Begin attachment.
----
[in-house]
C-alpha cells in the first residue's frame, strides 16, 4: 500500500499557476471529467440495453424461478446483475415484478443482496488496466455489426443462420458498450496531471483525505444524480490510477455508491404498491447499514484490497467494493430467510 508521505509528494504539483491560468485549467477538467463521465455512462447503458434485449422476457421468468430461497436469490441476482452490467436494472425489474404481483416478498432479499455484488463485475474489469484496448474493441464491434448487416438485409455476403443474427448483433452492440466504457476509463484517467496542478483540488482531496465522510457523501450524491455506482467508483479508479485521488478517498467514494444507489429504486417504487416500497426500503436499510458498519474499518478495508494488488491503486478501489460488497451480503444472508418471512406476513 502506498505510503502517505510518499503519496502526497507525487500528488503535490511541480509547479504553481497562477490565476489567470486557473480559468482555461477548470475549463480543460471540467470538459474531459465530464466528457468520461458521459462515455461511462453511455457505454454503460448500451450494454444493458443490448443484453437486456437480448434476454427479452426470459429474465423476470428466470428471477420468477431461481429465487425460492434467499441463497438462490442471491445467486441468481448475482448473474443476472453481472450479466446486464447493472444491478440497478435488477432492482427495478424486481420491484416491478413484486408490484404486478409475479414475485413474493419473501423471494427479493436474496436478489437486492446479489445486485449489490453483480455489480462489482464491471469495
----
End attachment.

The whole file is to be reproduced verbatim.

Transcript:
[in-house]
C-alpha cells in the first residue's frame, strides 16, 4: 500500500499557476471529467440495453424461478446483475415484478443482496488496466455489426443462420458498450496531471483525505444524480490510477455508491404498491447499514484490497467494493430467510 508521505509528494504539483491560468485549467477538467463521465455512462447503458434485449422476457421468468430461497436469490441476482452490467436494472425489474404481483416478498432479499455484488463485475474489469484496448474493441464491434448487416438485409455476403443474427448483433452492440466504457476509463484517467496542478483540488482531496465522510457523501450524491455506482467508483479508479485521488478517498467514494444507489429504486417504487416500497426500503436499510458498519474499518478495508494488488491503486478501489460488497451480503444472508418471512406476513 502506498505510503502517505510518499503519496502526497507525487500528488503535490511541480509547479504553481497562477490565476489567470486557473480559468482555461477548470475549463480543460471540467470538459474531459465530464466528457468520461458521459462515455461511462453511455457505454454503460448500451450494454444493458443490448443484453437486456437480448434476454427479452426470459429474465423476470428466470428471477420468477431461481429465487425460492434467499441463497438462490442471491445467486441468481448475482448473474443476472453481472450479466446486464447493472444491478440497478435488477432492482427495478424486481420491484416491478413484486408490484404486478409475479414475485413474493419473501423471494427479493436474496436478489437486492446479489445486485449489490453483480455489480462489482464491471469495